{
\end{tikzpicture}
}
%Empty Karnaugh map 2x4
%#1 vertical axis variables
%#2 horizontal axis variables

\newenvironmentx{kmapABC}[2][1=A, 2=BC,usedefault]%
{
\begin{tikzpicture}[baseline=(current bounding box.north),scale=0.8]
\draw (0,0) grid (4,2);
\draw (0,2) -- node [pos=0.7,above right,anchor=south west] 
{#2} node [pos=0.7,below left,anchor=north east] 
{#1} ++(135:1);
%
\matrix (mapa) [matrix of nodes,
        column sep={0.8cm,between origins},
        row sep={0.8cm,between origins},
        every node/.style={minimum size=0.3mm},
        anchor=4.center,
        ampersand replacement=\&] at (0.5,0.5)
{
                       \& |(c00)| 00         \& |(c01)| 01         \& |(c11)| 11         \& |(c10)| 10         \& |(cf)| \phantom{00} \\
|(r00)| 0             \& |(0)|  \phantom{0} \& |(1)|  \phantom{0} \& |(3)|  \phantom{0} \& |(2)|  \phantom{0} \&                     \\
|(r01)| 1             \& |(4)|  \phantom{0} \& |(5)|  \phantom{0} \& |(7)|  \phantom{0} \& |(6)|  \phantom{0} \&                     \\
|(rf) | \phantom{00}   \&                    \&                    \&                    \&                    \&                     \\
};
}%
{
\end{tikzpicture}
}


%Empty Karnaugh map 2x2
%#1 vertical axis variables
%#2 horizontal axis variables

\newenvironmentx{kmapAB}[2][1=A,2=B,usedefault]%
{
\begin{tikzpicture}[baseline=(current bounding box.north),scale=0.8]
\draw (0,0) grid (2,2);
\draw (0,2) -- node [pos=0.7,above right,anchor=south west] 
{#2} node [pos=0.7,below left,anchor=north east] 
{#1} ++(135:1);

\matrix (mapa) [matrix of nodes,
        column sep={0.8cm,between origins},
        row sep={0.8cm,between origins},
        every node/.style={minimum size=0.3mm},
        anchor=2.center,
        ampersand replacement=\&] at (0.5,0.5)
{
         \& |(c0)| 0           \& |(c1)| 1         \& |(cf)| \phantom{00} \\
|(r0)| 0 \& |(0)|  \phantom{0} \& |(1)|\phantom{0} \&                     \\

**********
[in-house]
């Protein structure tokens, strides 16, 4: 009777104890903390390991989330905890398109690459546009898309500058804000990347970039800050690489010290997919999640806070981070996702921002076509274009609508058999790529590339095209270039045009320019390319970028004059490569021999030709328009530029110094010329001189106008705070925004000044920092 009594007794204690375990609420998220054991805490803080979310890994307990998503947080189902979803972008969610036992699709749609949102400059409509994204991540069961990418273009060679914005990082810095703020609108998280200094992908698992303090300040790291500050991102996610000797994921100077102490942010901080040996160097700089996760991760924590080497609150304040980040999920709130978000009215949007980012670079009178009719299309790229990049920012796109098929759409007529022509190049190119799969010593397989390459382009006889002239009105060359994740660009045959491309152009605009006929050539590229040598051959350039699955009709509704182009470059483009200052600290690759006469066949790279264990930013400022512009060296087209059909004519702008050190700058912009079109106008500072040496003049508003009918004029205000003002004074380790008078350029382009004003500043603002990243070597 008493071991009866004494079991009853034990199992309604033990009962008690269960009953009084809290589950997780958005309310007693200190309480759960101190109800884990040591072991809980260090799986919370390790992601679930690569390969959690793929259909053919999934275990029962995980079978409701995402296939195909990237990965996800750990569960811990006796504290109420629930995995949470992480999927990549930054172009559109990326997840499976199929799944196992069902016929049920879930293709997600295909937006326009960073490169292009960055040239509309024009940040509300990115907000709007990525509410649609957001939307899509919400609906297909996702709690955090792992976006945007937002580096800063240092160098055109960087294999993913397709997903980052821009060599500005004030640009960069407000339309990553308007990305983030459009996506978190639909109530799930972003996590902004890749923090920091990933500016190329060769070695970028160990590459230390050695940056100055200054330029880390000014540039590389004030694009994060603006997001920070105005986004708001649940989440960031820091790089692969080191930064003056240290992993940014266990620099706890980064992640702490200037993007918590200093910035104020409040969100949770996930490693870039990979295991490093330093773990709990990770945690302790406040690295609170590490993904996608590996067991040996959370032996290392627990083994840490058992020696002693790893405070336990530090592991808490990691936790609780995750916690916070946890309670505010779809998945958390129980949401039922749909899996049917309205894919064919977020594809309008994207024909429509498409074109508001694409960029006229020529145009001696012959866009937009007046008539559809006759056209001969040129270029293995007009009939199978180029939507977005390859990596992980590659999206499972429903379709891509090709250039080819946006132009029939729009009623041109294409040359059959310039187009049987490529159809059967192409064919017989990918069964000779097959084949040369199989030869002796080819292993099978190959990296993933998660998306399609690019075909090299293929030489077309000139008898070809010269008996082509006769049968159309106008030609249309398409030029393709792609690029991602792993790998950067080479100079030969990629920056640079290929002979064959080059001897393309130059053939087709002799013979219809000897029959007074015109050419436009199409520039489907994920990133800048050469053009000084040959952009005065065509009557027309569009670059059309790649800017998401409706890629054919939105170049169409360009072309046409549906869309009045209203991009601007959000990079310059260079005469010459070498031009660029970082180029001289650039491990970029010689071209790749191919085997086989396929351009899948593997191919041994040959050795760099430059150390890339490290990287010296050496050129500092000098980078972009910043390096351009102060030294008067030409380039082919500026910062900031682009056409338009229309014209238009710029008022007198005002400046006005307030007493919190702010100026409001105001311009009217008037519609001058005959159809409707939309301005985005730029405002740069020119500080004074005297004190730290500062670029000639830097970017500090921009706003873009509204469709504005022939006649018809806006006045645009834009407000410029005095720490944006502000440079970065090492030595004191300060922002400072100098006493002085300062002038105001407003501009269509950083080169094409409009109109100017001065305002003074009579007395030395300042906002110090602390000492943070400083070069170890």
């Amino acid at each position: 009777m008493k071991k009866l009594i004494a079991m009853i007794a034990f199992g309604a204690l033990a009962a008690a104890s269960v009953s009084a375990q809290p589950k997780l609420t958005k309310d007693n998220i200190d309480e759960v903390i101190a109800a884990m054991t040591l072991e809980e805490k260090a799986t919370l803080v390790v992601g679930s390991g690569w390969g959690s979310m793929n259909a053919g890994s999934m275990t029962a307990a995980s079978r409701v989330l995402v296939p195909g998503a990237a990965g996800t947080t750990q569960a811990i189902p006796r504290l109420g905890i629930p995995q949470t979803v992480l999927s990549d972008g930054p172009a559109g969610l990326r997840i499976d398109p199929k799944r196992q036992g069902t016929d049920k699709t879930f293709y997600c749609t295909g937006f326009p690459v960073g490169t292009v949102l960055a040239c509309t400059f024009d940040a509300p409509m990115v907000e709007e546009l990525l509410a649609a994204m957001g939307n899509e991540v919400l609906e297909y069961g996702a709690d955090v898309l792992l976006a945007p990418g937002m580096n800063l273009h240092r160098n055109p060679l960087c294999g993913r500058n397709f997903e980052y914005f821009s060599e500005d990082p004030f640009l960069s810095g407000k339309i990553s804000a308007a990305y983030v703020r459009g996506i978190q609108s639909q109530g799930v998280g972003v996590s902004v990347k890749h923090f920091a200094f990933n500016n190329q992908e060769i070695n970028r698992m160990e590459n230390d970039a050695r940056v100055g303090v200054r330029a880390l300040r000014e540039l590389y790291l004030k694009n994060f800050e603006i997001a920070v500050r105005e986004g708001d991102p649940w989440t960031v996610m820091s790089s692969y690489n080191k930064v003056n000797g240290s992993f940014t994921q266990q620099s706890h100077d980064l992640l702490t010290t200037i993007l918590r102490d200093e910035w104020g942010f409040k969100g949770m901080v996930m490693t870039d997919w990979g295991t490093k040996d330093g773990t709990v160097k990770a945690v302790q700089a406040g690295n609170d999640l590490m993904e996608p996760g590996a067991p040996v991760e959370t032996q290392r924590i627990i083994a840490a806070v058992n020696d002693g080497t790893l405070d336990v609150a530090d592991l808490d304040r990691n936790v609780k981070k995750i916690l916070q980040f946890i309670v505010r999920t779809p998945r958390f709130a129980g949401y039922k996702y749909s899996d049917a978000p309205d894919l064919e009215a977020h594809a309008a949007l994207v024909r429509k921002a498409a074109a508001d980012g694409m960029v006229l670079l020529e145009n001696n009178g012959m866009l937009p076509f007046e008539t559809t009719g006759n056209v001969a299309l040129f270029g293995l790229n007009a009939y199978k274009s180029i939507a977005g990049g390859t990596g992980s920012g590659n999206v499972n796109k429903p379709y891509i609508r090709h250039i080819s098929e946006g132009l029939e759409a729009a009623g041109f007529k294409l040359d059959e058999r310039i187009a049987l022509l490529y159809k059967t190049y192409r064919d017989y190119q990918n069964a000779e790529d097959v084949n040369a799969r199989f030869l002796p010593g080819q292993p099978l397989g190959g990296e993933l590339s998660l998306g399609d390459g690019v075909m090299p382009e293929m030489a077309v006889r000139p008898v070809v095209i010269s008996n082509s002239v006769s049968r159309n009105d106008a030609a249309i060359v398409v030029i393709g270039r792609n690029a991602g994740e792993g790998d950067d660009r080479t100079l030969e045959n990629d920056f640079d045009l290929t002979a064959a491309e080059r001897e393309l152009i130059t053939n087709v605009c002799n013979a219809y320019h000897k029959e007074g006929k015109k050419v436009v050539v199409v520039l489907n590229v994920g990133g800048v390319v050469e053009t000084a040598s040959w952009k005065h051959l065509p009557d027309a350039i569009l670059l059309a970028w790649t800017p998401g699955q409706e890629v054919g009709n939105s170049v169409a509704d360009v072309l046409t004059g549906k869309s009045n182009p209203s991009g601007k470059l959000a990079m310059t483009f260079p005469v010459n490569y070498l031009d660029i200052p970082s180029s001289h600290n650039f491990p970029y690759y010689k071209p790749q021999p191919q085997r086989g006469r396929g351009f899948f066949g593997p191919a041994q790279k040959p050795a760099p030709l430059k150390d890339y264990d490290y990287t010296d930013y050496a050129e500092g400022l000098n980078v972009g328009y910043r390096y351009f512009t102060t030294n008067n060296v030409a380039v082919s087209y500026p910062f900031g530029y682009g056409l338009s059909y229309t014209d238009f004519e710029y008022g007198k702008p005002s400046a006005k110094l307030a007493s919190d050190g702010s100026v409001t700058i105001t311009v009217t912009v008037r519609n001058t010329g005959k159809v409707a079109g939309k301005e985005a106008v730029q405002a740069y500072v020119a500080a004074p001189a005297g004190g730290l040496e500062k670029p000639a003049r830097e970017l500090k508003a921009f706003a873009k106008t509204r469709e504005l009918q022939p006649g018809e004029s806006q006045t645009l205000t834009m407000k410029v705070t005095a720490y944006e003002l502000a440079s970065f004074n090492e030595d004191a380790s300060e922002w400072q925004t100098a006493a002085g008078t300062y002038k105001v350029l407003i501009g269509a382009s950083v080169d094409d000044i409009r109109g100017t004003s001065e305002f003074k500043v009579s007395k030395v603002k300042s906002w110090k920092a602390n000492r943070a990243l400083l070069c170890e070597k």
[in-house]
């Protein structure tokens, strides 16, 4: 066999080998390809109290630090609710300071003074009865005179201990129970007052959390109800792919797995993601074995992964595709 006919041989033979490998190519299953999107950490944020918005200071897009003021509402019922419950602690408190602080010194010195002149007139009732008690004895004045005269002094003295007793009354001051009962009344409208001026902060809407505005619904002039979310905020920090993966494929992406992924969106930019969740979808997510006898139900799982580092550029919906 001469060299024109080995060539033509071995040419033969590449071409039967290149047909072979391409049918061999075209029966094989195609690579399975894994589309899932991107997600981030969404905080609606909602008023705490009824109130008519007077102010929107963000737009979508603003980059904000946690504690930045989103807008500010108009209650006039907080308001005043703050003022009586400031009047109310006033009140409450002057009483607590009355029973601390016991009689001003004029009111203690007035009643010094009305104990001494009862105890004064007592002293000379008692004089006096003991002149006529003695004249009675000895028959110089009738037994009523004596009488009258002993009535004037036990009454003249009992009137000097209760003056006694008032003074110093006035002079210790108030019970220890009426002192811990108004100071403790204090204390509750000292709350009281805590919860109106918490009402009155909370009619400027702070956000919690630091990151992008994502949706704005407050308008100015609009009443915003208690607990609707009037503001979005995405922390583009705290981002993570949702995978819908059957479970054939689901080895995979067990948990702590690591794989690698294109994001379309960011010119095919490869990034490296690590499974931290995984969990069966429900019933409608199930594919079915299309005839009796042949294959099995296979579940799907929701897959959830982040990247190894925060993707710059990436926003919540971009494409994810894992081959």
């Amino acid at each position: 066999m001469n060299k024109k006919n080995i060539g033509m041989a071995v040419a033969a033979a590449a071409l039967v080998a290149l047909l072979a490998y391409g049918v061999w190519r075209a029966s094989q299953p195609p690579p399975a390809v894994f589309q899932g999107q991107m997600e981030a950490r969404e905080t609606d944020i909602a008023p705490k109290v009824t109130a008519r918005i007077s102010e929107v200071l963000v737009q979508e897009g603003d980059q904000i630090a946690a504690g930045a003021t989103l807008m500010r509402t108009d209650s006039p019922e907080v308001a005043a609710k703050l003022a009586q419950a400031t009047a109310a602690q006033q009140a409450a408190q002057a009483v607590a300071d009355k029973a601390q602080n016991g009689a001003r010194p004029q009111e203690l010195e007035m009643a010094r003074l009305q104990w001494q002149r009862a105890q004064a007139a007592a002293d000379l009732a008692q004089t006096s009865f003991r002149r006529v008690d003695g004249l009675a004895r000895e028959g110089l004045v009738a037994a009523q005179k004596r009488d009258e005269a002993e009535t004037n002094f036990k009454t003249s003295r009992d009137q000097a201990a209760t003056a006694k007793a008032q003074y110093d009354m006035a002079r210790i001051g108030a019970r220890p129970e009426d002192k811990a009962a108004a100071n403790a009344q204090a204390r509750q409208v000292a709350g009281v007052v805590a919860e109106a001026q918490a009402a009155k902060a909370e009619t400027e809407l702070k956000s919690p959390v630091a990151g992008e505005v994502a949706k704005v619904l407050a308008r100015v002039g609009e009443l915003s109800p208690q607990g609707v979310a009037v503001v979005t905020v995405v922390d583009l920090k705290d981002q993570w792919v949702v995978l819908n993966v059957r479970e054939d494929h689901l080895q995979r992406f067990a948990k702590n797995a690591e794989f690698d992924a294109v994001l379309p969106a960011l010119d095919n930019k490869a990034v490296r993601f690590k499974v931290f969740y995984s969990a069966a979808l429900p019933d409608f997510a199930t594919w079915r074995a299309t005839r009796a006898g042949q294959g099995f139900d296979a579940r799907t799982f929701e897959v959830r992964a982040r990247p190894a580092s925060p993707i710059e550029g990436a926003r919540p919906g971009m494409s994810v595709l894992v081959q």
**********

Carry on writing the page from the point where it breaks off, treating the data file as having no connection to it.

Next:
|(r1)| 1 \& |(2)|  \phantom{0} \& |(3)|\phantom{0} \&                     \\
|(rf) | \phantom{00}   \&      \&                  \&                 \\
};
}
{
\end{tikzpicture}
}

%Defines 8 or 16 values (0,1,X)
\newcommand{\outputlist}[1]{%
\foreach \x [count=\xi from 0]  in {#1}
     \path (\xi) node {\x};
}

%Places 1 in listed positions
\newcommand{\minterms}[1]{%
    \foreach \x in {#1}
        \path (\x) node {1};
}

%Places 0 in listed positions
\newcommand{\maxterms}[1]{%
    \foreach \x in {#1}
        \path (\x) node {0};
}

%Places X in listed positions
\newcommand{\indeterminats}[1]{%
    \foreach \x in {#1}
        \path (\x) node {X};
}

%
%           \begin{kmapABCDEF}
%            \minterms{4,10,11,13,17,19,20,21,22}
%            \maxterms{1,3,6,7,8,9,12,14,16,18,23,24,25,26,27,28,29}
%            \indeterminats{0,2,5,15,32,55}
% 
%           \internalgroup{11}{10}<red>
%        
%            \grouplateral{0}{2}
%            \internalgroup[3pt]{0}{4}
%            \internalgroup[3pt]{5}{13}
%          \internalgroup[3pt]{0}{26}
%            \grouptopbottom[3pt]{2}{10}
%               \groupcorners{8}{8}
%        \end{kmapABCDEF}
%
%              \begin{kmapAB}[][J]
%           \outputlist{1,1,0,1}
%             \internalgroup{0}{1} %primeira linha, straight
%              \grouptopbottom[3pt]{1}{3}<red> %barriga em cima embaixo 
%           
%          \end{kmapAB}
%
share|improve this answer
    
This should rather be merged with your other post, and this one deleted. –  Werner Mar 28 '13 at 20:01
    
Welcome to TeX.SX. A tip: If you indent lines by 4 spaces, then they're marked as a code sample. You can also highlight the code and click the "code" button ({}) or hit Ctrl+K. Could you turn your code snippet into a minimal working examples? This would help users reading your answer to test the code. –  Claudio Fiandrino Mar 28 '13 at 20:03
    
the last commented lines of the code block are examples –  user27465 Mar 29 '13 at 12:45

I found a example over the internet for drawing karnaugh maps that looks better than those maps that the official library do.

I improved a little the code that I copied (know you can draw maps up to 3x3 variables) and put it inside this .sty file, to use like a package

http://www.4shared.com/file/RWakq61W/karnaughmapalternative.html

share|improve this answer
1  
If possible, we try to keep the code on this site ... –  Kurt Mar 16 '13 at 1:21
    
Welcome to TeX.sx!. its worthwhile to show your .sty demonstration here instead of a link. it is advised that don't post links to filesharing sites as they may fail in due time. –  texenthusiast Mar 16 '13 at 1:21
    
Post the code to your answer here instead of separate answer. A tip: If you indent lines by 4 spaces, they'll be marked as a code sample. You can also highlight the code and click the "code" button (with "{}" on it). –  texenthusiast Mar 28 '13 at 19:54